"Video games, as a new medium, have given us the means to create truly original and unique forms of entertainment that we've never been able to create before," Yun-Fat said. "Being able to bring movielike action, where people can watch and enjoy, to the world of video games, where they can experience the adrenaline-filled action firsthand, is a great experience to be a part of," he said, adding that video games allow Hollywood the opportunity to push creative boundaries even further than on film.

Steve Allison, chief marketing officer at Midway Games, said that because of Woo's deep roots in the Hong Kong action film genre, his involvement in "Stranglehold" brings instant legitimacy and vision to the Midway development team.

"He's the guy that created this stuff, so everything from the kinds of moves in the game to the set pieces for action to the way our cut scenes are 'shot' and look to the way we do our particle, lighting and slow-motion effects will all be touched by John," Allison said. "He asks a lot of 'what if you could do this?' questions about set pieces or situations that set off incredible game play ideas in our guys."

Unlike its video game competitors, Tiger Hill also is in the film business and realizes the importance of ancillary revenue in ways interactive companies have not yet grasped.

"Video games, especially the action and horror ones, are heavily influenced by movies," Chang said. "But the successful games in turn spawn successful movies since there are already built-in audiences and marketing. As a movie producer as well as a game producer, it makes perfect sense for me to develop both at the same time from one idea (and) story."
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cron

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John Woo
« Reply #17 on: May 18, 2005, 01:57:27 PM »
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it will suck :elitist:
context, context, context.

pete

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John Woo
« Reply #18 on: May 18, 2005, 10:11:36 PM »
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whatever Geroge Lucas's "got" when he directed episode 1 and 2 John Woo has it 10-fold.
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MacGuffin

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John Woo
« Reply #19 on: June 14, 2005, 11:29:59 PM »
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Woo back in China to shoot thriller

John Woo is going back to China to shoot a neo-noir thriller for Bristol Bay Prods. The untitled project will be filmed in Beijing and will be produced in association with StudioCanal. Woo also will produce with Terence Chang through their production company, Lion Rock Prods. Caroline Macaulay of Lion Rock will be executive producer. One of the appeals for the filmmakers was the chance to shoot in China and explore the country's seemingly contradictory duality of being a communist-run nation with a capitalist impetus.
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MacGuffin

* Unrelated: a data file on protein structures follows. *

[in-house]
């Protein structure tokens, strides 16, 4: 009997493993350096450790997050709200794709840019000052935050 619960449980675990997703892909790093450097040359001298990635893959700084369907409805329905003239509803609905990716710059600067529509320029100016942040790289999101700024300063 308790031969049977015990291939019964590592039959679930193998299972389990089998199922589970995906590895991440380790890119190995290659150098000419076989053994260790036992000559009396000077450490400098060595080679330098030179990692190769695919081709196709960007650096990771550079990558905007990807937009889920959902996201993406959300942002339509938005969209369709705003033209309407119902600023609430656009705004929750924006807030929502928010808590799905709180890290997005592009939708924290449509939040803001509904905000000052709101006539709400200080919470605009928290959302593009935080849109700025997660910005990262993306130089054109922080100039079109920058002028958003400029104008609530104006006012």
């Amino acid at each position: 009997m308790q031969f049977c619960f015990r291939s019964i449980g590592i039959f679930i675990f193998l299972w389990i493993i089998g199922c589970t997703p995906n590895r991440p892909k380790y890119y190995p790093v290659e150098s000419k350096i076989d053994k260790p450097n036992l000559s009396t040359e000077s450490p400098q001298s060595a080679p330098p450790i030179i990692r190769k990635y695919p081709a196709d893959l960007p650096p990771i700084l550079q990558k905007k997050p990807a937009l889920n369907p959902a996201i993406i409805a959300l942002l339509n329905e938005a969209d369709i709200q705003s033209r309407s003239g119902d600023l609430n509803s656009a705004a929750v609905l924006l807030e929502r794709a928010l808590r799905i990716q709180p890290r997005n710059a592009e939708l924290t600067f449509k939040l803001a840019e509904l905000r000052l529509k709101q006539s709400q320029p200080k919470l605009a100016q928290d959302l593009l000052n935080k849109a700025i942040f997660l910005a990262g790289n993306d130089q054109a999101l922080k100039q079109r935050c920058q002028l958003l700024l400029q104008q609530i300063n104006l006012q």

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John Woo
« Reply #20 on: September 06, 2005, 11:19:30 AM »
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Woo: No Actors Flying by Wire in His Film

Hold the guide wires, John Woo says. Woo is dipping into the popular Chinese historical genre with his latest project, "The War of the Red Cliff," but won't be zinging his actors around the screen on cables as in recent kung fu productions such as Ang Lee's "Crouching Tiger, Hidden Dragon."

"It would be a joke to film it like some sort of kung fu epic," Woo was quoted as saying in an interview with Web site Sina.com.

The director said he had little interest in movies that propel their stars into the sky during fight scenes.

"Red Cliff" tells the story of an epic naval battle between powerful dynastic rivals as told in the historical novel "Romance of the Three Kingdoms." Now in preproduction, it will reportedly feature Hong Kong star Chow Yun-Fat.

Filming is expected to begin in China by the end of the year.
“Don't think about making art, just get it done. Let everyone else decide if it's good or bad, whether they love it or hate it. While they are deciding, make even more art.” - Andy Warhol


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MacGuffin

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Re: John Woo
« Reply #21 on: July 03, 2006, 12:22:14 PM »
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John Woo Films Cancelled?
Source: CANMAG.com

Here is another big update (if true) for the Fourth of the July holiday. According to a report sent over by 'Black Belt Hopeful', both John Woo's Spy Hunter and He-Man projects are being placed on hold.
 
John Woo has a lot on his plate with projects that include Spy Hunter, He-Man and the Masters of the Universe, The Red Circle and The Battle of Red Cliff. It turns out that the director may soon have most of this same plate emptied.

Just got back from karate practice. A guy at my xxxx, xxxx, is a casting agent. He was doing some casting for John Woo's U.S arm last year - something